Wednesday, 29 August 2007

The Beta Mount?

The trend in consumer camera sensors seems to be heading towards greater on-chip processing and capabilities due to CMOS active pixel sensor (APS) architecture. This has now filtered upstream to DSLRs in the form of Live View, the ability to see a video frame-rate output from the sensor before final image capture. Sony have been pushing hard recently with parallel column ADC in order to increase readout rate and simultaneously lower readout noise. It is not inconceivable that in the near future, an interchangeable lens camera based on the alpha mount and lenses will be developed which omits the reflex mirror of a DSLR, replacing framing, AF and AE functions by Live View and a suitable electronic viewfinder (EVF).

For this to happen, several things need to be improved. The video refresh rate should be 60 fps or higher to allow accurate tracking and to avoid the feeling of lag. The power consumption should be low, comparable or lower than the power consumed by AF and AE. The EVF needs to have sufficiently high resolution to allow for manual focusing. To reproduce the viewfinder size and magnification of the Dynax 7, for example, may require something on the order of 2MP, roughly HDTV resolution. The technology is getting there, the same technology which is going into HDTV projectors could be adapted for EVF displays. The parallel column ADC approach allows greater flexibility in readout modes.

There are several advantages from a manufacturing point of view, by forgoing the reflex mirror and pentaprism, considerable bulk, mass and mechanical complexity can be eliminated leading to cheaper, lighter, and potentially more reliable cameras. Electronic shuttering would allow flash sync at all shutter speeds, viewfinder blackout would be reduced, and the frame rate would not be limited by mechanical parts. Noise and vibration would also be reduced leading to quieter and sharper operation. Live view would improve exposure and allow detailed manual focusing. Of course, there will be reluctance from traditionalists, perhaps sceptical about the clarity and responsiveness of EVFs, but the time may come where these objections may be overcome by improvements in electro-optics.

So presupposing sufficiently good EVFs and sensor performance, we can ask how best to adapt the Alpha mount to such a system. The absence of a mirror box means that the lens mount can be located much closer to the sensor. New lenses, especially wide angle lenses could take advantage of such geometry obviating the need for retrofocus design. However, the alpha mount and lenses are designed for a 44.5 mm distance between flange and sensor plane, meaning that these could not be directly used on such a short mount. The answer would be to design an adapter, basically an extension tube which would convey all the focusing and communication between body and lens. In this way, full compatibility could be maintained with existing lenses yet allow for optimised designs to take advantage of the reduced mount distance.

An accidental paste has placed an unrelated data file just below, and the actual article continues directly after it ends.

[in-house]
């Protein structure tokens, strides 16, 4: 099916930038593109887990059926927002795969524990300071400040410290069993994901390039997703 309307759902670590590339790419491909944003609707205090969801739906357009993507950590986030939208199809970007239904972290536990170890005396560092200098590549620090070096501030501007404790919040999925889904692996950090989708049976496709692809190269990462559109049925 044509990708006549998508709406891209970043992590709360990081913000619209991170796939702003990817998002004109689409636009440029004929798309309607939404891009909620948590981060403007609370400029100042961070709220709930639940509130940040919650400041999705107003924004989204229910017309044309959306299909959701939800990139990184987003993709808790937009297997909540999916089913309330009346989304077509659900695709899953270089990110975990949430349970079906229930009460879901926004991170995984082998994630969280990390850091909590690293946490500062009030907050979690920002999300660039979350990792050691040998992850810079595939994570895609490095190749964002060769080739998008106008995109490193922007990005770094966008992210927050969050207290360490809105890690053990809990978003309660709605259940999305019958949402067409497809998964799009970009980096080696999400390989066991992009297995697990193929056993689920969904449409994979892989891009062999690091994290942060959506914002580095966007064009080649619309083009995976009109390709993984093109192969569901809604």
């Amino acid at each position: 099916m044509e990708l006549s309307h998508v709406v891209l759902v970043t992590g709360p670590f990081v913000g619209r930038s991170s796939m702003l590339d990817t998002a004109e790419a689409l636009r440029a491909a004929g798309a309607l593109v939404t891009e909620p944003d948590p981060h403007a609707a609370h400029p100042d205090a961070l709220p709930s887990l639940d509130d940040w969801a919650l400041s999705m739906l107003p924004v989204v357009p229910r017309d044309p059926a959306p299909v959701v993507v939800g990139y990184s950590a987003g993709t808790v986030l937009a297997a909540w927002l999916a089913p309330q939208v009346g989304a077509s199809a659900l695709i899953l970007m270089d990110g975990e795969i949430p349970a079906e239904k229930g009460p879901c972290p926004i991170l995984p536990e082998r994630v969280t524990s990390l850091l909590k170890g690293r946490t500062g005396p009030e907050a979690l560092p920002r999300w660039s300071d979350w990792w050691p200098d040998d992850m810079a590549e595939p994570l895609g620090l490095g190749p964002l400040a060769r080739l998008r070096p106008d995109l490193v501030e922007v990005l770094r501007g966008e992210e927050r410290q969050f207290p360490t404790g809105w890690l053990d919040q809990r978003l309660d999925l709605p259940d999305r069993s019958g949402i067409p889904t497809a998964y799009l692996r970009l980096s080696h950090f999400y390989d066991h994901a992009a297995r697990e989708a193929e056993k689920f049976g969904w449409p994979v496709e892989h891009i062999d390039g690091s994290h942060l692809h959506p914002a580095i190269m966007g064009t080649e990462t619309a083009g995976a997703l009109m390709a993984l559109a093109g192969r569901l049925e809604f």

The new mount, for the purposes of this discussion called the Beta mount, could have a flange to sensor plane distance considerably shorter than the Alpha mount. Rangefinders have mount distances about half that of SLRs, 27.95mm (Leica M) vs 46.5mm (Nikon F). The Beta mount could have a mount distance even shorter, say 20mm, leaving enough room for adapters for all other mounts.

Beta mount lenses could follow EF lens design and have focusing and aperture electronically controlled by the body with power supplied by the body. This would further reduce the mechanical complexity of the body as well as simplifying the mechanical design of the mount. For alpha mount lenses attached via the adapter, focusing and aperture control could be retained by incorporating actuators within the adapter itself.

All of the above is speculation but could represent an avenue for Sony to make the best use of the advances in electro-optics yet maintain compatibility with legacy users.

Saturday, 25 August 2007

More Sony Speculations

Warning: Take the following with a large grain of salt. I do not think that this will have a very high chance of actually occurring but might just represent one possible avenue for Sony to develop their Alpha system.

I have already made a few predictions about what I expect and hope the Advanced Amateur camera will be like. I will make a few predictions about what the Flagship camera may be like when it is rumoured to come out some time next year, possibly at photokina. The primary focus will be on the sensor. I do not think that the sensor in the D3 will be used in a Sony body. The conventional readout using 12 high speed ADCs does not fit in with the sensors that Sony are developing. The coyness of Nikon to name the manufacturer also indicates that Sony has had very little input into the sensor.